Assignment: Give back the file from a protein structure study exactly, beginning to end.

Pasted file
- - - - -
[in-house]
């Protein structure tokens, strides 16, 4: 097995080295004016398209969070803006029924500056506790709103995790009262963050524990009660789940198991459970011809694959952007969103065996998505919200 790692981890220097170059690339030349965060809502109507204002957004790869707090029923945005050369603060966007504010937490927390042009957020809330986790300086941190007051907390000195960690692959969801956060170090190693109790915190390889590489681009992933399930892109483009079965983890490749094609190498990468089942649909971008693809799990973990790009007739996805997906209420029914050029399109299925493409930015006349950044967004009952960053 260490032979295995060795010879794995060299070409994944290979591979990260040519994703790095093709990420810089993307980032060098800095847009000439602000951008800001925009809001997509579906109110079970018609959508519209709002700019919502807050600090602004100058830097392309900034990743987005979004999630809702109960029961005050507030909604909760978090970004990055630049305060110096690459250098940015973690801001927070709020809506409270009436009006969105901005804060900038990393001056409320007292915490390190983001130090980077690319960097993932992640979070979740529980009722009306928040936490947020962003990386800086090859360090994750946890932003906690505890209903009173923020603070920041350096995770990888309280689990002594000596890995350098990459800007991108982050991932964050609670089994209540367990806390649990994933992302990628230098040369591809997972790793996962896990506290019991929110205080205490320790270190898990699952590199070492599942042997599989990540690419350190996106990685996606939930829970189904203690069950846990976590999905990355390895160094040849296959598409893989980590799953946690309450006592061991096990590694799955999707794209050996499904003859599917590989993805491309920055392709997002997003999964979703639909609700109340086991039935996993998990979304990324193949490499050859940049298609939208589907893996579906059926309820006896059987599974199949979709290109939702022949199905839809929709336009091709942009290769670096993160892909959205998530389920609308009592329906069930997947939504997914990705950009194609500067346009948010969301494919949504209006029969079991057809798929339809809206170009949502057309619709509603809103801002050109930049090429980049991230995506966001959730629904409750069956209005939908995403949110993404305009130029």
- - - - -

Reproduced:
[in-house]
């Protein structure tokens, strides 16, 4: 097995080295004016398209969070803006029924500056506790709103995790009262963050524990009660789940198991459970011809694959952007969103065996998505919200 790692981890220097170059690339030349965060809502109507204002957004790869707090029923945005050369603060966007504010937490927390042009957020809330986790300086941190007051907390000195960690692959969801956060170090190693109790915190390889590489681009992933399930892109483009079965983890490749094609190498990468089942649909971008693809799990973990790009007739996805997906209420029914050029399109299925493409930015006349950044967004009952960053 260490032979295995060795010879794995060299070409994944290979591979990260040519994703790095093709990420810089993307980032060098800095847009000439602000951008800001925009809001997509579906109110079970018609959508519209709002700019919502807050600090602004100058830097392309900034990743987005979004999630809702109960029961005050507030909604909760978090970004990055630049305060110096690459250098940015973690801001927070709020809506409270009436009006969105901005804060900038990393001056409320007292915490390190983001130090980077690319960097993932992640979070979740529980009722009306928040936490947020962003990386800086090859360090994750946890932003906690505890209903009173923020603070920041350096995770990888309280689990002594000596890995350098990459800007991108982050991932964050609670089994209540367990806390649990994933992302990628230098040369591809997972790793996962896990506290019991929110205080205490320790270190898990699952590199070492599942042997599989990540690419350190996106990685996606939930829970189904203690069950846990976590999905990355390895160094040849296959598409893989980590799953946690309450006592061991096990590694799955999707794209050996499904003859599917590989993805491309920055392709997002997003999964979703639909609700109340086991039935996993998990979304990324193949490499050859940049298609939208589907893996579906059926309820006896059987599974199949979709290109939702022949199905839809929709336009091709942009290769670096993160892909959205998530389920609308009592329906069930997947939504997914990705950009194609500067346009948010969301494919949504209006029969079991057809798929339809809206170009949502057309619709509603809103801002050109930049090429980049991230995506966001959730629904409750069956209005939908995403949110993404305009130029």